When we Oilers fans complain about the team these days, our hearts aren't totally in it. We're like survivors of the Somme bitching about Passchendaele. Oh, they're both massacres, but we have only a limited supply of rage. (Well, you do.)
Exhibit A: Justin Schultz. God but we hate Justin Schultz. That shorty? His apple-sweet giveaway to set up Jarome Iginla's goal? Go directly to Hell, do not pass Go, do not collect another NHL contract. But deep inside we know that, waking nightmare though the Badger unquestionably is, while Oscar Klefbom is out he honestly is one of the six best options in what hockey tradition forces me to call our defensive corps. That's not on Schultz, that's on the Oilers organization, and their failure is as constant as the Northern Star. Brandon Davidson had testicular cancer and carrying these turkeys is still the biggest kick in the balls of his life. Why didn't Blake Comeau get a penalty for crosschecking Davidson into the boards? Because they're trying to legalize euthanasia in Colorado.
Exhibit B: Anders Nilsson. The Swedish Mike Morrison had a rough game, meaning he looked like the guy whose career NHL stat line, prior to his recent run, was indistinguishable from Jeff Deslauriers. That was bad, he should feel bad, there's no sugarcoating it. So why was Semyon Varlamov unbeatable on the other end despite battling real forwards rather than muffins like Jack Skille and an Iginla so old he thinks the A on his chest stands for adultery? Because, even though they're a crummy-ass team, the Avalanche do have a blue line who fight for the puck and block passing lanes and do defensive things. Average goalies can look good when that is happening. The Oilers wouldn't know.
Todd McLellan put Schultz and Nikita Nikitin on the same pairing. I'm not a prude but that was offensive. It's the hockey equivalent of using poison gas when the wind is blowing into your own trenches, not that those guys don't deserve a dose of phosgene. Donkeys led by donkeys?
Well, no, because most of the Oilers weren't donkeys. Taylor Hall was out there, and Leon Draisaitl, and Jordan Eberle, and Ryan Nugent-Hopkins, and a decent stock of Pouliots/Purcells/Letestus/decent NHL forwards who actually played pretty damned well, a legitimate crew even while Nail Yakupov is hurt and our fanbase prays for McJesus to be resurrected on Christmas in defiance of all orthodox doctrine. They can only hold up their end of the bargain, and if the other three players on the ice are reeking piles of rotting leaves what are they supposed to do, rag the puck and do it all by themselves? (Hall tried, and for half an hour there it looked like he might pull it off.)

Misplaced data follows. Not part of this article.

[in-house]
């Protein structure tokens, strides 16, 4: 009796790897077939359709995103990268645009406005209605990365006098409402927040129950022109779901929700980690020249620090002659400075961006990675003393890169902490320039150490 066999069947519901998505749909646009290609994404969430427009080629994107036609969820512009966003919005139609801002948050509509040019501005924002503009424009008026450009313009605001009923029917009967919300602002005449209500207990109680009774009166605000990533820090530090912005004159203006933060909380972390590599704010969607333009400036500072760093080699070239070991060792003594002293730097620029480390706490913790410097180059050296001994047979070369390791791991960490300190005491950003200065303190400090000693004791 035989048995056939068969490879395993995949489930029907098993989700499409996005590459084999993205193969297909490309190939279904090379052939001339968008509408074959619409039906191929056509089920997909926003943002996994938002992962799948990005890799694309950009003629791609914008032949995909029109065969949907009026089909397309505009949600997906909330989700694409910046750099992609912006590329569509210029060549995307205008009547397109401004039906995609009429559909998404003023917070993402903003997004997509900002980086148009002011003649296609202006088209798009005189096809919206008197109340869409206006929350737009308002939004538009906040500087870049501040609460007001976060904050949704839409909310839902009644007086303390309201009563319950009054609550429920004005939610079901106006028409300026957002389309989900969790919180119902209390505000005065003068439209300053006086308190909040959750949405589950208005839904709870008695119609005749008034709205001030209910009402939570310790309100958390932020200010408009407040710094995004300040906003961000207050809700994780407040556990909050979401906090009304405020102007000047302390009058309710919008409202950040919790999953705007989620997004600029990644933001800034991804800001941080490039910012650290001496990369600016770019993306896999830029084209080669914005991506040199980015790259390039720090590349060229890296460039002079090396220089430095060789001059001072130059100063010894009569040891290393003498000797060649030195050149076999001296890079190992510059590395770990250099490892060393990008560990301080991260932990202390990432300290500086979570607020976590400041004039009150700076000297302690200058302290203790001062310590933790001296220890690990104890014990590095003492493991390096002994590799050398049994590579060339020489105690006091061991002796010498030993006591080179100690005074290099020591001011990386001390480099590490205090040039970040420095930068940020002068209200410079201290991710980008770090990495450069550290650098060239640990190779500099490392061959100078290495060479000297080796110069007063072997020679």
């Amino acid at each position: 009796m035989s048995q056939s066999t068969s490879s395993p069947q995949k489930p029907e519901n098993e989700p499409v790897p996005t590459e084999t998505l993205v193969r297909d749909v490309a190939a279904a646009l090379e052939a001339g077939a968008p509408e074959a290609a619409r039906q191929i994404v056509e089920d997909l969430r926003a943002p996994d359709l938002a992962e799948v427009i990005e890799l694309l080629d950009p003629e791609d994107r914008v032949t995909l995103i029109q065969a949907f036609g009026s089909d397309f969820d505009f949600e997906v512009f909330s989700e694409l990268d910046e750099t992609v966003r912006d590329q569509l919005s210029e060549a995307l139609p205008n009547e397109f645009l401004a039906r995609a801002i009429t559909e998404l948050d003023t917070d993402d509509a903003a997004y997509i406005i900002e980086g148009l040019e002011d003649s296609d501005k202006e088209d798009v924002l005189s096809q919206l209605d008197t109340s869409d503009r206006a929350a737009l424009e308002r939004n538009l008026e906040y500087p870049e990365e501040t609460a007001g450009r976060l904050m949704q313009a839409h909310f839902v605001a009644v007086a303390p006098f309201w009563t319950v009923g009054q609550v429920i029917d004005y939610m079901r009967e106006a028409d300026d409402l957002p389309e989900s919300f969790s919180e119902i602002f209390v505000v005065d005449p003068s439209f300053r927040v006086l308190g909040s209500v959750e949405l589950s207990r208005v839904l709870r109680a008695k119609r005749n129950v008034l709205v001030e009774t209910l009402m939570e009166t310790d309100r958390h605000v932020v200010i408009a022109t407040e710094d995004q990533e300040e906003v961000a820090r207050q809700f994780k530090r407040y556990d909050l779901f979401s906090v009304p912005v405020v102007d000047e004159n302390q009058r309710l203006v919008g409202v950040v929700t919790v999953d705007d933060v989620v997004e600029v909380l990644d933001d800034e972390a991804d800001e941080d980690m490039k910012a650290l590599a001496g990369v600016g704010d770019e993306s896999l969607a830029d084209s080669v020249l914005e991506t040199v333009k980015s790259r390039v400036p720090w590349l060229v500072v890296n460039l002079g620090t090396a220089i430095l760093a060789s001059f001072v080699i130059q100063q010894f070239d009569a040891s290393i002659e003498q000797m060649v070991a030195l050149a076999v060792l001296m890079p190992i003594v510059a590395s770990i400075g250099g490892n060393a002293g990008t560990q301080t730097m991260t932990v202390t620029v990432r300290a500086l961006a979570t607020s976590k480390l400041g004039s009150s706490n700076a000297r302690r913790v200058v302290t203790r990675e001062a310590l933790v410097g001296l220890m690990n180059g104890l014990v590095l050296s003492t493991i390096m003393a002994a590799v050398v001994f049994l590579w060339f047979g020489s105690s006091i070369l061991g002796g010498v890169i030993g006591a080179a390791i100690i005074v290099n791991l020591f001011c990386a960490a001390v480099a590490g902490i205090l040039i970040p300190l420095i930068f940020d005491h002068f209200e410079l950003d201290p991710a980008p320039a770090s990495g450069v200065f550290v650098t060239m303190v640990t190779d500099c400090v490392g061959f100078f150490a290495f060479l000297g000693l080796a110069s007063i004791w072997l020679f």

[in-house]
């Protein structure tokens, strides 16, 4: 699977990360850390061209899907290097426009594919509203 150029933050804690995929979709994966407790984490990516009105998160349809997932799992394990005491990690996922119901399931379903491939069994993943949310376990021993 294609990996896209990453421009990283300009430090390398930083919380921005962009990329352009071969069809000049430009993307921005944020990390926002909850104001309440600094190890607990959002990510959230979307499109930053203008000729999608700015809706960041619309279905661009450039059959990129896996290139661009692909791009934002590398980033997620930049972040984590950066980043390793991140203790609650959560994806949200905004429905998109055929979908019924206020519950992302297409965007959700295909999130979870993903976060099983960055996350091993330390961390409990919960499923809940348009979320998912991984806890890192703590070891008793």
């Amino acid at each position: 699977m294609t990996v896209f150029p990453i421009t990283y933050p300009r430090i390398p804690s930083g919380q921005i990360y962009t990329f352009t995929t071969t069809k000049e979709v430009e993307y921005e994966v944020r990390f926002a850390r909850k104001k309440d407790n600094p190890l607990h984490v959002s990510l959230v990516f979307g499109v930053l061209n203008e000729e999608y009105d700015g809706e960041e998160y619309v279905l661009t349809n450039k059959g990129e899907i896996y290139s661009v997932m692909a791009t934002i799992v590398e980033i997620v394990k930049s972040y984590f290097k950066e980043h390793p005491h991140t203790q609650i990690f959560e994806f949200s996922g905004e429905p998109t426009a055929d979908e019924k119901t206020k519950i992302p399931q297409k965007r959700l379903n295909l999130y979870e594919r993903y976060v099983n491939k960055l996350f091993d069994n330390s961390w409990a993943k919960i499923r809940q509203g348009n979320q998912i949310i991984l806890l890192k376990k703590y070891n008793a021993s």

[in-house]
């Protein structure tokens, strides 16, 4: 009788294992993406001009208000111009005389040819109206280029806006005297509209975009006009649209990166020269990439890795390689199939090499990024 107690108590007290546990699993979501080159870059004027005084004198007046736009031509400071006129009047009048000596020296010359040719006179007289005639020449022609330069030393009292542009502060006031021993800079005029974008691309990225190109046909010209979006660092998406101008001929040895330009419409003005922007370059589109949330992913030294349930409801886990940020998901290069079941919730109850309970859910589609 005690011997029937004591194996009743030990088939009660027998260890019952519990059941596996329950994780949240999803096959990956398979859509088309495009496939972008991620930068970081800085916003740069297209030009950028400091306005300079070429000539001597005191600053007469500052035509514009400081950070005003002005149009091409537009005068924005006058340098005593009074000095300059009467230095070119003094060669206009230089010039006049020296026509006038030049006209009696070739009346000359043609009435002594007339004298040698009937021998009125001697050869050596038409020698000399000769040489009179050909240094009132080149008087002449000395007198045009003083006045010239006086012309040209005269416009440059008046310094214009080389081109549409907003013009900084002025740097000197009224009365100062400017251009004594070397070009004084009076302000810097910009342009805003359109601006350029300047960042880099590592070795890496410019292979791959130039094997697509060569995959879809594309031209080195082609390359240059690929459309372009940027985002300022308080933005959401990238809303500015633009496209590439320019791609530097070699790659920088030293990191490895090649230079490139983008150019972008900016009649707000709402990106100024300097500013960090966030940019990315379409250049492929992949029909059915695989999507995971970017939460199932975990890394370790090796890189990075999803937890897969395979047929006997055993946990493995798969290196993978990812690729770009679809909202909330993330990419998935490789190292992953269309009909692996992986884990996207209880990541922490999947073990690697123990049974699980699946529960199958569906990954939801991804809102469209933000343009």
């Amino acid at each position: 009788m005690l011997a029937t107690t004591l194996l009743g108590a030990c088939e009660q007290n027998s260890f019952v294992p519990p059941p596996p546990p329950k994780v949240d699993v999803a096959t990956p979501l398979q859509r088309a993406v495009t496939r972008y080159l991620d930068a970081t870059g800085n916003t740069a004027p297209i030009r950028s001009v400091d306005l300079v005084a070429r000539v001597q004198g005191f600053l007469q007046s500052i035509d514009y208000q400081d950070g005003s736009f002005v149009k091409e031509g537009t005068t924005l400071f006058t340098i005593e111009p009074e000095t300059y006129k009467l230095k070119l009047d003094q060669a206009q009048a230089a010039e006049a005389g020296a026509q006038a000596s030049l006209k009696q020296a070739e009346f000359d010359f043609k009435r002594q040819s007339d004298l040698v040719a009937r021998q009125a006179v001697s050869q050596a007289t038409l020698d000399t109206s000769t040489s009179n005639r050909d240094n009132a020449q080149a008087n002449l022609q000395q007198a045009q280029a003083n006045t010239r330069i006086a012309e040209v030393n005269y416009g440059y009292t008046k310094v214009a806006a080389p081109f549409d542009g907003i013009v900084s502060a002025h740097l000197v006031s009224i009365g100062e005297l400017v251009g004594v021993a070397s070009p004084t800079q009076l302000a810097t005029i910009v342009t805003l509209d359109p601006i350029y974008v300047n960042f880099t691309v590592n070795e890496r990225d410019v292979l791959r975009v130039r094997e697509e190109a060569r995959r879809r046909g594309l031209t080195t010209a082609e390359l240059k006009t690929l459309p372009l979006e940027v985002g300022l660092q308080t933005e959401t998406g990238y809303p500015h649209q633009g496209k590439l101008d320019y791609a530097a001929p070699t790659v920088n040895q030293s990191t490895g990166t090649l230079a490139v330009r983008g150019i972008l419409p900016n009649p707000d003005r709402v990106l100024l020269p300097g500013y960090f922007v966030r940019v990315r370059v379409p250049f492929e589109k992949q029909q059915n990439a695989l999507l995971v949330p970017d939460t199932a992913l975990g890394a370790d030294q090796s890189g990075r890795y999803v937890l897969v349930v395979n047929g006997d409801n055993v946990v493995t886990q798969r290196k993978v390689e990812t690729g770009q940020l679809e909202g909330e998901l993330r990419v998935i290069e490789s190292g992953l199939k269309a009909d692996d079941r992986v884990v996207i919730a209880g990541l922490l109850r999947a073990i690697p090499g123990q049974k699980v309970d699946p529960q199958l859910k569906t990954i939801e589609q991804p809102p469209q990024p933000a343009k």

The CBC's booth full of second-rate illiterate NBC rejects kept insisting that the Oilers were improving compared to last year, only a decade into the rebuild. Since the Oilers lost 5-1 to a team literally coached by Patrick Roy and are racing through their traditional Christmas drive for the draft lottery, this made me laugh the hollow laugh of a tuberculosis victim watching an annoying man die of scurvy. What's really funny is that it's true. Those forwards deserve the playoffs. The Oilers even outplayed the Avalanche, apart from the goaltending and the defending and the special teams, for most of the sixty minutes. There are many positives to take from that game, like "Taylor Hall is the best player in the NHL who doesn't know what the playoffs look like" and "if you traded some of these guys to Minnesota they would absolutely win the Stanley Cup."
That Andrej Sekera goal was nice. What's with Andrej Sekera? We saw him to advantage tonight: he scored but was otherwise invisible, and that's a good thing. But the man who ought to have been the stabilizing influence on a desperate blueline, the oasis of sanity in the howling deserts of madness, has been sort of "a poor man's Tom Gilbert." We had actual Tom Gilbert and that wasn't good enough to save us from Jason Strudwick playing nine-minute shifts while the urine flowed out of his pants and froze on the ice. Something about coming to Edmonton takes the decent down a notch; it's even happened to McLellan and Peter Chiarelli. It's almost as if even basically talented people need teams that can share the burden, and if you throw all your chips at a few modest difference-makers and count on them to push your squad of children and inbreds over the top, everyone is going to die. But that's probably heresy. I bet the new arena's gonna be great!